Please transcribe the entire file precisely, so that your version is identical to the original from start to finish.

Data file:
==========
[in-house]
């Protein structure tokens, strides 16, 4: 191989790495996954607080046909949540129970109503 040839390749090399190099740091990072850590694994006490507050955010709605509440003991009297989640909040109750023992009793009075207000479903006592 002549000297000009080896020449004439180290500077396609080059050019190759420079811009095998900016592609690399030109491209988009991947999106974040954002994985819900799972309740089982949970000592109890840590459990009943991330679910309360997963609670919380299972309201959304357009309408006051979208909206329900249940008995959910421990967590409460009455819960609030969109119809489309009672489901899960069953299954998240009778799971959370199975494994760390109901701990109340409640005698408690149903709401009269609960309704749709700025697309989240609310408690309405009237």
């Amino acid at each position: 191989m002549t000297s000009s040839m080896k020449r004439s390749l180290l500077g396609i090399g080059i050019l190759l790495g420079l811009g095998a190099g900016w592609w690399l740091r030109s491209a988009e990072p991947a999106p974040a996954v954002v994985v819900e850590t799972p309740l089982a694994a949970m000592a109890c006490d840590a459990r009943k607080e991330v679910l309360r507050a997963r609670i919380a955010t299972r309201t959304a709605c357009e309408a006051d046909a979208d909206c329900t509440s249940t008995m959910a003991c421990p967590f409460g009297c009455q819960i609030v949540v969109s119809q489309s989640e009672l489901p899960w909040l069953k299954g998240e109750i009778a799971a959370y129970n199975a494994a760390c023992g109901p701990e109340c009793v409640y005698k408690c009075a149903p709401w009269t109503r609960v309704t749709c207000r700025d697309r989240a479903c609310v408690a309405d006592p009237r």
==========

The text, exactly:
[in-house]
């Protein structure tokens, strides 16, 4: 191989790495996954607080046909949540129970109503 040839390749090399190099740091990072850590694994006490507050955010709605509440003991009297989640909040109750023992009793009075207000479903006592 002549000297000009080896020449004439180290500077396609080059050019190759420079811009095998900016592609690399030109491209988009991947999106974040954002994985819900799972309740089982949970000592109890840590459990009943991330679910309360997963609670919380299972309201959304357009309408006051979208909206329900249940008995959910421990967590409460009455819960609030969109119809489309009672489901899960069953299954998240009778799971959370199975494994760390109901701990109340409640005698408690149903709401009269609960309704749709700025697309989240609310408690309405009237």
């Amino acid at each position: 191989m002549t000297s000009s040839m080896k020449r004439s390749l180290l500077g396609i090399g080059i050019l190759l790495g420079l811009g095998a190099g900016w592609w690399l740091r030109s491209a988009e990072p991947a999106p974040a996954v954002v994985v819900e850590t799972p309740l089982a694994a949970m000592a109890c006490d840590a459990r009943k607080e991330v679910l309360r507050a997963r609670i919380a955010t299972r309201t959304a709605c357009e309408a006051d046909a979208d909206c329900t509440s249940t008995m959910a003991c421990p967590f409460g009297c009455q819960i609030v949540v969109s119809q489309s989640e009672l489901p899960w909040l069953k299954g998240e109750i009778a799971a959370y129970n199975a494994a760390c023992g109901p701990e109340c009793v409640y005698k408690c009075a149903p709401w009269t109503r609960v309704t749709c207000r700025d697309r989240a479903c609310v408690a309405d006592p009237r």